Irritable bowel syndrome (IBS) affects a significant number of people across the world. In the US alone, roughly 3 million adults have the condition which causes serious gastrointestinal symptoms such as abdominal pain, bloody stools, diarrhea, fatigue, and weight loss.
However, scientists still do not fully understand the exact causes of the disease, which impacts people of all ages, including children. Linked with this knowledge gap is the lack of a cure for the disease, with treatment focused on making lifestyle and diet changes to manage the symptoms.
Now, an interdisciplinary team of scientists working across several European clinics has published the findings of eight years of research into potential biomarkers of the disease, providing vital clues regarding the organic triggers of IBS.
IBS. Image Credit: Panchenko Vladimir/Shutterstock.com
Finding biomarkers by exploring nerve triggers
A European team led by the Technical University of Munich’s Professor Michael Schemann spent almost a decade searching for a putative biomarker of the organic changes that occur in IBS. The current method of diagnosing the disease, which affects around one in six people, is mainly a process of exclusion.
The researchers aimed to uncover a biomarker that would make diagnosis more precise and simple. The team published their findings in the journal PLOS ONE in 2018, which highlight the potential of protease profiling as a valuable strategy for identifying biomarkers of IBS.
Evidence demonstrates that altered nerve function is a major pathogenic factor of IBS. Molecules released in the intestinal by the intestinal mucosa have been shown to trigger the intestinal wall nerves. The study experimentally reproduced this activity by extracting mucosal biopsy supernatants from patients suffering from IBS. In comparison to mucosal biopsy supernatants extracted from controls without IBS, those collected from the patient group showed nerve activation which was absent from the control samples.
Supernatants extracted from patients with ulcerative colitis (UC) in remission were also investigated. The team was interested in investigating this group as UC is considered to be a mild version of IBS and because patients with UC report similar symptoms to IBS, suggesting that the underlying causes of the two illnesses may have significant overlap. The team found, as expected, the supernatants collected from patients with UC also activated neurons.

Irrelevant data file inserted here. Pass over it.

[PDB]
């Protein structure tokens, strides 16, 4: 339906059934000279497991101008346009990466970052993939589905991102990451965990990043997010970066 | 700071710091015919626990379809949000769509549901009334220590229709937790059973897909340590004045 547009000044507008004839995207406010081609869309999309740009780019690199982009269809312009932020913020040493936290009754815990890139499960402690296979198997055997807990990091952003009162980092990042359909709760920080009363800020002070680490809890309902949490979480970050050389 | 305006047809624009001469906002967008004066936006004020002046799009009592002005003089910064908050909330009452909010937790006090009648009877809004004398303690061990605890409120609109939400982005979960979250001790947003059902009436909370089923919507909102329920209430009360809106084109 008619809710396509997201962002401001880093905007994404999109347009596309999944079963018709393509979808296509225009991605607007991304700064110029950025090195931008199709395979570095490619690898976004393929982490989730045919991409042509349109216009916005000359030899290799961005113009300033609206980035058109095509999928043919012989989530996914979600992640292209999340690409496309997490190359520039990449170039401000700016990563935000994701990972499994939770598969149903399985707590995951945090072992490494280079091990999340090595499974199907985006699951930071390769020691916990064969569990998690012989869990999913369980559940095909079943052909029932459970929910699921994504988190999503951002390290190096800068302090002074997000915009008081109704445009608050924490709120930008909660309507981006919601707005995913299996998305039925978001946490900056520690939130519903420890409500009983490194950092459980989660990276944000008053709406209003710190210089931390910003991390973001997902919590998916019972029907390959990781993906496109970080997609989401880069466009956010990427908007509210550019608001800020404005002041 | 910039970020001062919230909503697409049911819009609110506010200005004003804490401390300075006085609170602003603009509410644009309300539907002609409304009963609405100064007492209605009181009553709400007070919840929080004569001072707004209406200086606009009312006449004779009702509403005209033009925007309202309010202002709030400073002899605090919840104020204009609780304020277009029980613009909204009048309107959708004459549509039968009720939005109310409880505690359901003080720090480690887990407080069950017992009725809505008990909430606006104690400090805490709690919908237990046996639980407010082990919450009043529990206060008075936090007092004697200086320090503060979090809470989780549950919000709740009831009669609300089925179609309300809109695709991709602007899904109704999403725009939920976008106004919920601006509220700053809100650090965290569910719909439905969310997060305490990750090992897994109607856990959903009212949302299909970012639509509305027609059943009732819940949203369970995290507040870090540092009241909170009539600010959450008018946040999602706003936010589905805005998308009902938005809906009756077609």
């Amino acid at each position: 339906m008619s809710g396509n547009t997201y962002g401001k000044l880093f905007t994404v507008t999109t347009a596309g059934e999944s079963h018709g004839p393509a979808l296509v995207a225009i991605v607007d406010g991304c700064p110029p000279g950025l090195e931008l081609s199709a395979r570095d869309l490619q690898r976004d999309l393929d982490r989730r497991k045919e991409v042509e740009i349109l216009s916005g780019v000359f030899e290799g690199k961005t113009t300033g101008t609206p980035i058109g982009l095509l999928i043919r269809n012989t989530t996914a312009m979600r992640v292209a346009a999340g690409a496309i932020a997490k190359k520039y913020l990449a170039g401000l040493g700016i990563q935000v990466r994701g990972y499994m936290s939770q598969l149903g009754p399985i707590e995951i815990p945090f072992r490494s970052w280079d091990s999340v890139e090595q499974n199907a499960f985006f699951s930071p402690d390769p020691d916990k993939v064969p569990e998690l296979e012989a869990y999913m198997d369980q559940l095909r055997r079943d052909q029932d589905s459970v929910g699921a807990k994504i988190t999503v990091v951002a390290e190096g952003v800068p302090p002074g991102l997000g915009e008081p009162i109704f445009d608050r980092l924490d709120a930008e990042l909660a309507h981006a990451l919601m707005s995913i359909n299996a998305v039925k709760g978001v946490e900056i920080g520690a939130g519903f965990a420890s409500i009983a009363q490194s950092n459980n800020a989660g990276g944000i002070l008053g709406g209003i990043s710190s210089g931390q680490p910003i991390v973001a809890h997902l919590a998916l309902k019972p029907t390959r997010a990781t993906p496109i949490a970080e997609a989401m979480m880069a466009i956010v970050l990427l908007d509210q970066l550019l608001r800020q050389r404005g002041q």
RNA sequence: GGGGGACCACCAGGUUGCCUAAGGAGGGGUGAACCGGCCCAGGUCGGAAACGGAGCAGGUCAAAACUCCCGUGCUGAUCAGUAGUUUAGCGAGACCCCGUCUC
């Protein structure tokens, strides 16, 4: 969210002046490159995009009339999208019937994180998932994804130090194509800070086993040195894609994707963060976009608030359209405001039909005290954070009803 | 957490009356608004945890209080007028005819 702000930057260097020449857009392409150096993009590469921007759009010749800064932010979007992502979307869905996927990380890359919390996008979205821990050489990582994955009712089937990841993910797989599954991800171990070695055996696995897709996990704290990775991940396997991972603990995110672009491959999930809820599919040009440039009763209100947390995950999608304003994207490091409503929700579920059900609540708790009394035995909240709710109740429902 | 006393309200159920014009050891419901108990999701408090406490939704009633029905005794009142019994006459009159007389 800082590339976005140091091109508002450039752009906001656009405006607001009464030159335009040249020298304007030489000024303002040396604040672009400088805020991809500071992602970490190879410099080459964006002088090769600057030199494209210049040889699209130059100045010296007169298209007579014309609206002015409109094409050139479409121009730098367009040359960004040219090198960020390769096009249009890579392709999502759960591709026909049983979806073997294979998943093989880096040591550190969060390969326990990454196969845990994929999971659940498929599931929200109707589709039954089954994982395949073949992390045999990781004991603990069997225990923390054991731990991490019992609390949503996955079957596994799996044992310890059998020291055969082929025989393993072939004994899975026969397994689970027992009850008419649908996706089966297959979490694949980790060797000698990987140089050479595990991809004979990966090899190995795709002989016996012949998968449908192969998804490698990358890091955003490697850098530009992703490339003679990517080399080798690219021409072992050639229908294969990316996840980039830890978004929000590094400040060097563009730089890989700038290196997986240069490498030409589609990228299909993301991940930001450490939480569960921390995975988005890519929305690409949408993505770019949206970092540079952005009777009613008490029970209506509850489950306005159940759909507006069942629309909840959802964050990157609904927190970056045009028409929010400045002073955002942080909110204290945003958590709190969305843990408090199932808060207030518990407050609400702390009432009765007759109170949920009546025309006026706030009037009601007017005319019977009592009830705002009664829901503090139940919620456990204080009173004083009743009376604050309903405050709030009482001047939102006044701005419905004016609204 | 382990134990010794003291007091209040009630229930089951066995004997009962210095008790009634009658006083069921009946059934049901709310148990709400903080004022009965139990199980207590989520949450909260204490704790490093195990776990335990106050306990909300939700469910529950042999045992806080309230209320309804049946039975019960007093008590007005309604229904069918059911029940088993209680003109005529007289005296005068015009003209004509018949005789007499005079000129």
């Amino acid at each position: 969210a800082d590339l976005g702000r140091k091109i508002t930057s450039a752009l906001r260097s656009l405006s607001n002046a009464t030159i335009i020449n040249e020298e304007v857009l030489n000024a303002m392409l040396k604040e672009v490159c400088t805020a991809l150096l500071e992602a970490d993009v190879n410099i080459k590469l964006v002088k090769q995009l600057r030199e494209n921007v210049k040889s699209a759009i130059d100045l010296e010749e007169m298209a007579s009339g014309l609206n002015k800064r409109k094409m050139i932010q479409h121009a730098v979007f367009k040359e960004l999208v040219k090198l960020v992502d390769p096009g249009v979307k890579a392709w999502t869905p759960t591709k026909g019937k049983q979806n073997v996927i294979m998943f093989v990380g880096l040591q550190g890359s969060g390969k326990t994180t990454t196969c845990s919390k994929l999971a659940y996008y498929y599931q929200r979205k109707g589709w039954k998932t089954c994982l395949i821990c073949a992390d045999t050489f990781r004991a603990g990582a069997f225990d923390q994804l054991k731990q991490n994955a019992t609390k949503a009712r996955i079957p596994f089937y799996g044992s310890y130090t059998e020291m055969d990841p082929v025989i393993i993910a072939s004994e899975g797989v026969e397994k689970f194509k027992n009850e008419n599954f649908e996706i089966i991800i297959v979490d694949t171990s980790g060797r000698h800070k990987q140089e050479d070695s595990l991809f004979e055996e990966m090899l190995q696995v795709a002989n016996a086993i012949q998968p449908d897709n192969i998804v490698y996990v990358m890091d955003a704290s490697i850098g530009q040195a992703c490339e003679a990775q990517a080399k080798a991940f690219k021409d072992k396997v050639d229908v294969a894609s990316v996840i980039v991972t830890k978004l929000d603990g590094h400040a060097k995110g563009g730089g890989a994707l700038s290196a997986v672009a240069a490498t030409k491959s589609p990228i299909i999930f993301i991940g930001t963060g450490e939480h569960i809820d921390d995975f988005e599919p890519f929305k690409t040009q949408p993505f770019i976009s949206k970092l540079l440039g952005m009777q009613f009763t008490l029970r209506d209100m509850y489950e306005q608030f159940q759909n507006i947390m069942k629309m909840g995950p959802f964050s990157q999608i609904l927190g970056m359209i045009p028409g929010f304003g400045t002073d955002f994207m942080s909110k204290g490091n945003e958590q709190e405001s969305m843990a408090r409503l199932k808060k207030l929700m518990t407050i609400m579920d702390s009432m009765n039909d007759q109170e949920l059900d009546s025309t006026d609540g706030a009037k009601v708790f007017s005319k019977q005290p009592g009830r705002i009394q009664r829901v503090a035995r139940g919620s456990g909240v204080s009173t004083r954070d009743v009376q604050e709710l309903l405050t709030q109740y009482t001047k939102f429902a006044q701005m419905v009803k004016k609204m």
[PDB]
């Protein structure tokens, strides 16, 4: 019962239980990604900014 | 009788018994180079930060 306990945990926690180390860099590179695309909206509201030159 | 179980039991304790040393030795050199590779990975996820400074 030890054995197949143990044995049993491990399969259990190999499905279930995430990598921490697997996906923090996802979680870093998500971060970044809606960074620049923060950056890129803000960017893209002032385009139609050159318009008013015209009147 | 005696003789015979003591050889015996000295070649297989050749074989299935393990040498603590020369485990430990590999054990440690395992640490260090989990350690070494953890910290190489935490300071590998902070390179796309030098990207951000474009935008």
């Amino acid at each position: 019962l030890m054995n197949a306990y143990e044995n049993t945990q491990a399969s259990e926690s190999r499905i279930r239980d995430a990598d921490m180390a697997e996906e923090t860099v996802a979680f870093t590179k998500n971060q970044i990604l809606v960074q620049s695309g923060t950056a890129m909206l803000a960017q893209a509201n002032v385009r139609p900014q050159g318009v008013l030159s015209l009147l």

Additionally, the researchers discovered that proteases were the cause of the nerve activating properties of both the IBS and UC supernatants. These proteases were not just enzymes, the team also uncovered their role as important signaling molecules. One significant difference was found between the nerve activation induced by the IBS and UC supernatants. The team found that the nerve activation triggered by the IBS supernatants was regulated by proteases signaling via the protease-activated receptor type 1, a receptor that was not involved in the nerve activation caused by the UC supernatants.
This key finding encouraged the team to study this particular protein in further detail. Specifically, the team explored the protease levels within the supernatants. The findings revealed that the IBS supernatant presented a specific protein pattern, an IBS-specific protease profile. After running a proteome analysis, the researchers were able to identify 204 proteins that have unique expression patterns in IBS supernatants. In addition, four proteases were identified that were found in elevated levels only in IBS supernatants, in comparison with UC supernatants.
The researchers at the Technical University of Munich questioned how these specific proteins and proteases impact nerve activation. They searched for a method of investigating their influence, experimenting with a protease inhibitor obtained from a strain of the probiotic Bifidobacterium longum. They found that this inhibitor successfully blocked nerve activation induced by the IBS supernatant.
Developing better therapeutic and diagnostic options
The results of the study reveal a protease profile of IBS, which could lead to developing our knowledge of the organic causes of the disease, as well as contribute to the development of new diagnostic methods for the disease, which currently involve a lengthy process of elimination.
Future studies will likely follow up on what was found by the European team. The research, published in PLOS ONE, demonstrates an effective method of identifying biomarkers specific to IBS. Further to providing an effective method of biomarker identification, the team also provides numerous lines of inquiry to follow up in the form of 204 proteins and four proteases that appear in specific patterns in IBS. This could lead to the establishment of better therapeutic options for an illness that affects a significant portion of the population.
- Buhner, S., Hahne, H., Hartwig, K., Li, Q., Vignali, S., Ostertag, D., Meng, C., Hörmannsperger, G., Braak, B., Pehl, C., Frieling, T., Barbara, G., De Giorgio, R., Demir, I., Ceyhan, G., Zeller, F., Boeckxstaens, G., Haller, D., Kuster, B. and Schemann, M., 2018. Protease signaling through protease activated receptor 1 mediate nerve activation by mucosal supernatants from irritable bowel syndrome but not from ulcerative colitis patients. PLOS ONE, 13(3), p.e0193943. https://journals.plos.org/plosone/article?id=10.1371/journal.pone.0193943
- Facts About IBS. International Foundation for Gastrointestinal Disorders. Available at: https://aboutibs.org/what-is-ibs/facts-about-ibs/
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- What is inflammatory bowel disease (IBD)? Centers for Disease Control and Prevention. Available at: https://www.cdc.gov/ibd/what-is-IBD.htm